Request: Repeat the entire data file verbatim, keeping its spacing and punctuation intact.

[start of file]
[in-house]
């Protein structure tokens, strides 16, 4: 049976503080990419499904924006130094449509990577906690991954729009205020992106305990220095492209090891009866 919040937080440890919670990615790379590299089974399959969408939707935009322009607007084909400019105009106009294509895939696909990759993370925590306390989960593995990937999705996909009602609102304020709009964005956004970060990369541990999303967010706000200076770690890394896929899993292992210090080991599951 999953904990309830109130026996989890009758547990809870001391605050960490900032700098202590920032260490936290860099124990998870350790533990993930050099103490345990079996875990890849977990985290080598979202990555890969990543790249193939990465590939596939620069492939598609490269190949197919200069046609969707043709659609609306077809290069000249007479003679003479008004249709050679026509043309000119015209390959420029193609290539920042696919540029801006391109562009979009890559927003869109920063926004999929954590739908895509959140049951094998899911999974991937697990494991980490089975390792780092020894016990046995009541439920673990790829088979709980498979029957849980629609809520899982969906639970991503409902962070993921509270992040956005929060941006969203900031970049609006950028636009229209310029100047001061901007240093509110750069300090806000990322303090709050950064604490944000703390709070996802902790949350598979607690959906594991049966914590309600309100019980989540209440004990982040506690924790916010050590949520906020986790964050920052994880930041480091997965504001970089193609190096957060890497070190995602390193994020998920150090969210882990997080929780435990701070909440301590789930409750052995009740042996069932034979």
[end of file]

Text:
[in-house]
């Protein structure tokens, strides 16, 4: 049976503080990419499904924006130094449509990577906690991954729009205020992106305990220095492209090891009866 919040937080440890919670990615790379590299089974399959969408939707935009322009607007084909400019105009106009294509895939696909990759993370925590306390989960593995990937999705996909009602609102304020709009964005956004970060990369541990999303967010706000200076770690890394896929899993292992210090080991599951 999953904990309830109130026996989890009758547990809870001391605050960490900032700098202590920032260490936290860099124990998870350790533990993930050099103490345990079996875990890849977990985290080598979202990555890969990543790249193939990465590939596939620069492939598609490269190949197919200069046609969707043709659609609306077809290069000249007479003679003479008004249709050679026509043309000119015209390959420029193609290539920042696919540029801006391109562009979009890559927003869109920063926004999929954590739908895509959140049951094998899911999974991937697990494991980490089975390792780092020894016990046995009541439920673990790829088979709980498979029957849980629609809520899982969906639970991503409902962070993921509270992040956005929060941006969203900031970049609006950028636009229209310029100047001061901007240093509110750069300090806000990322303090709050950064604490944000703390709070996802902790949350598979607690959906594991049966914590309600309100019980989540209440004990982040506690924790916010050590949520906020986790964050920052994880930041480091997965504001970089193609190096957060890497070190995602390193994020998920150090969210882990997080929780435990701070909440301590789930409750052995009740042996069932034979």